Rain tumbles against the porch roof. It pours from the upper eave, resonating in the hollow space just outside my wall. It is what you might call a dark and stormy night, if you want to use such an overused expression. In a literal way, it describes things quite well. It has, as is the case this time of year, been dark for several hours. When in the summer we might still be out on the porch reading, now the sun has long set, the air sinks toward freezing, and the warmth of the house tempts us inside.
We keep getting frost. The past two mornings pink and purple washed the sky of darkness, pushing the sun into the day. The frost on the grass and the lingering leaves and the withered milkweed glowed in the morning color. As the days get on, frost lingers in the shadows until the sun finds it and sends it off. Snow has tickled the sky some afternoons. We talk about skiing.
Down by the river there are times when the birds make noise. Afternoons with sun–they like those. They chirp and peep but hardly sing. They have forgotten how to sing, it seems, talking to each other in quiet voices, hiding in the brush, afraid perhaps that winter will find them. Most of them will be gone soon. They will seek the sun.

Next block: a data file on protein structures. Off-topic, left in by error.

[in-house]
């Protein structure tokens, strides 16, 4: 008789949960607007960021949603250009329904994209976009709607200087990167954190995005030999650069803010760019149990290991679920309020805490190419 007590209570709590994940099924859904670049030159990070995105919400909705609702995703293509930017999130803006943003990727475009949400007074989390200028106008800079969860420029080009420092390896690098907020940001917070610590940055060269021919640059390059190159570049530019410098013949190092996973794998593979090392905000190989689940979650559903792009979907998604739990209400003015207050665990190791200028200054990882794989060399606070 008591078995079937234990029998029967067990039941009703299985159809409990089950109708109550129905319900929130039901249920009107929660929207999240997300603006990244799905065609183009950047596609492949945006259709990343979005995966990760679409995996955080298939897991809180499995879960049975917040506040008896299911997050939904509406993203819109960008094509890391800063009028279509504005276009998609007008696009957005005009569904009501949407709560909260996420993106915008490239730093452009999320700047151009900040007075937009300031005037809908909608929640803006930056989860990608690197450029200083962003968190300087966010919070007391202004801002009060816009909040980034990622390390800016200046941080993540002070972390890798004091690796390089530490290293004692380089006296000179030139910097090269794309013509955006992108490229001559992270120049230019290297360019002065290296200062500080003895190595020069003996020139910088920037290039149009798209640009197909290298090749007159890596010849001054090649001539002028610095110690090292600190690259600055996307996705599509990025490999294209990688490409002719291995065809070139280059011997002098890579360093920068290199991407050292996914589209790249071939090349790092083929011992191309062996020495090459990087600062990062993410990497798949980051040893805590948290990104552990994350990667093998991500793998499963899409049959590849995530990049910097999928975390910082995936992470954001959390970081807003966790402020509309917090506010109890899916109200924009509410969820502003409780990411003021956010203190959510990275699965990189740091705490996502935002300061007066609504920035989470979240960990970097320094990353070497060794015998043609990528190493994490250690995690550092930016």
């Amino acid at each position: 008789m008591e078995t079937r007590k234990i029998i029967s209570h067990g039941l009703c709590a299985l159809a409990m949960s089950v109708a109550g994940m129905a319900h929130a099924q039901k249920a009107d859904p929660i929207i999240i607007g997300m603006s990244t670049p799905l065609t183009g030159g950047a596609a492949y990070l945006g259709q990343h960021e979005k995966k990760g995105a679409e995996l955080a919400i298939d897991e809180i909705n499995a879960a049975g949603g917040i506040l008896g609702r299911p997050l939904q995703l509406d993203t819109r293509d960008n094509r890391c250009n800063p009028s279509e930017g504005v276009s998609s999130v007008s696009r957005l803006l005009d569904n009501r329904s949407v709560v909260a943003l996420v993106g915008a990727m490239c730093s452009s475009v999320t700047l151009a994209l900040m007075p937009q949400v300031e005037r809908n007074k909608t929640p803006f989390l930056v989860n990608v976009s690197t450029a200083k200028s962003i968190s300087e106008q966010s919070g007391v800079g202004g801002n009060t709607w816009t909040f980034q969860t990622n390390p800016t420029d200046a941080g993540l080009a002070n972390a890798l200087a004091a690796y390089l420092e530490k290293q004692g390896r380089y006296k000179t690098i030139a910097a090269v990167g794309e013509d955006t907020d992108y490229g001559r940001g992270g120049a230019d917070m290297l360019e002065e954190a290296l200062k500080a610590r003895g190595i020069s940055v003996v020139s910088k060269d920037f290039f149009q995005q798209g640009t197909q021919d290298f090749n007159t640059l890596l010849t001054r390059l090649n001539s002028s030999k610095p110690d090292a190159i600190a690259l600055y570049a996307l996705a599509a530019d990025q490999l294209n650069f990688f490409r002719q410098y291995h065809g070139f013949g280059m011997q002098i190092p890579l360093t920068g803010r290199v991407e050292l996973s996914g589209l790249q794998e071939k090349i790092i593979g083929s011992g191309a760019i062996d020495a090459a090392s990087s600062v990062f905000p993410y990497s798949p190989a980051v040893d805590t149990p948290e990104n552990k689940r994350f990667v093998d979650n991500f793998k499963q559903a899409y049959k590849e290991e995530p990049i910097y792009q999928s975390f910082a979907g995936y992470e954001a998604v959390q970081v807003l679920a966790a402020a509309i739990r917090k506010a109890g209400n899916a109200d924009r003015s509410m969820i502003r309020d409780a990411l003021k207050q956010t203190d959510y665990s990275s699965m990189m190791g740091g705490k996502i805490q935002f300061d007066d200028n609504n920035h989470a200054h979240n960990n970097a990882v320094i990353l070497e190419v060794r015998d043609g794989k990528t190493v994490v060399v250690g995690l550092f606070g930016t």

Yesterday I returned home after a day working and made my way to the hammock I have yet to store for the winter. I lay on my back, looking up at the yellow maple leaves waving in the breeze. The sun, just visible over the house, was too bright. I shaded my eyes, watching the occasional leaf break free and float to the lawn. I almost fell asleep.
Sometimes in the winter I imagine finding a pile of snow and settling in, falling asleep warm in layers of insulation, of lying there while snow falls and covers me, of finding myself in a world of white and slowness and quiet. Some winter mornings I can sit on the porch and feel this way, just looking out at the still white field, no need to find that pile of snow. But it is not winter yet. Color still dapples the hills. The occasional song sparrow still sings. Snow won’t be part of our habits for weeks.
Winter does not arrive to the front door, however. Winter makes her way in through the back door and parks on the couch, eating your chips and flipping through magazines while you stack wood. Who knows how long she has been there before you notice? And once you do, you can’t really ask her to leave at that point. That just wouldn’t be good manners.